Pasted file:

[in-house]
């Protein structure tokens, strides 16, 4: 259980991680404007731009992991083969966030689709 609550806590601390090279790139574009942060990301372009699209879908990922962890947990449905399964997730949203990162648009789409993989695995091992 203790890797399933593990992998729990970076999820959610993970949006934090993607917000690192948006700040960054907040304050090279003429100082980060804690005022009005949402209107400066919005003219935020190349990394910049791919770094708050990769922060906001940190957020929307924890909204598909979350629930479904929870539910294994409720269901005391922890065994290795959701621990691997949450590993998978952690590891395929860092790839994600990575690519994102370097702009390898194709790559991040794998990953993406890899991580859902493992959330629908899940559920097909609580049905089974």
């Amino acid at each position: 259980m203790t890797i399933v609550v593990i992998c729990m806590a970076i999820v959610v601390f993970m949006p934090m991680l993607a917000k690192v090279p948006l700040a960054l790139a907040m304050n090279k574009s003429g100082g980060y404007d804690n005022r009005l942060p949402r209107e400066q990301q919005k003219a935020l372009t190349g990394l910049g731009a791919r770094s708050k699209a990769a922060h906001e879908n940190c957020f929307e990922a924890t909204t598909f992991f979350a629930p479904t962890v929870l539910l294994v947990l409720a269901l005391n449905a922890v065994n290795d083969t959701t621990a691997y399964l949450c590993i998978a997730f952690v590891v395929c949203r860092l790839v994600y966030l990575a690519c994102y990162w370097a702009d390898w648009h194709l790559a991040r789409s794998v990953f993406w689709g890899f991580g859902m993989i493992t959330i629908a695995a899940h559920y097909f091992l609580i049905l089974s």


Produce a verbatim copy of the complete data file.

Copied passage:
[in-house]
């Protein structure tokens, strides 16, 4: 259980991680404007731009992991083969966030689709 609550806590601390090279790139574009942060990301372009699209879908990922962890947990449905399964997730949203990162648009789409993989695995091992 203790890797399933593990992998729990970076999820959610993970949006934090993607917000690192948006700040960054907040304050090279003429100082980060804690005022009005949402209107400066919005003219935020190349990394910049791919770094708050990769922060906001940190957020929307924890909204598909979350629930479904929870539910294994409720269901005391922890065994290795959701621990691997949450590993998978952690590891395929860092790839994600990575690519994102370097702009390898194709790559991040794998990953993406890899991580859902493992959330629908899940559920097909609580049905089974």
């Amino acid at each position: 259980m203790t890797i399933v609550v593990i992998c729990m806590a970076i999820v959610v601390f993970m949006p934090m991680l993607a917000k690192v090279p948006l700040a960054l790139a907040m304050n090279k574009s003429g100082g980060y404007d804690n005022r009005l942060p949402r209107e400066q990301q919005k003219a935020l372009t190349g990394l910049g731009a791919r770094s708050k699209a990769a922060h906001e879908n940190c957020f929307e990922a924890t909204t598909f992991f979350a629930p479904t962890v929870l539910l294994v947990l409720a269901l005391n449905a922890v065994n290795d083969t959701t621990a691997y399964l949450c590993i998978a997730f952690v590891v395929c949203r860092l790839v994600y966030l990575a690519c994102y990162w370097a702009d390898w648009h194709l790559a991040r789409s794998v990953f993406w689709g890899f991580g859902m993989i493992t959330i629908a695995a899940h559920y097909f091992l609580i049905l089974s």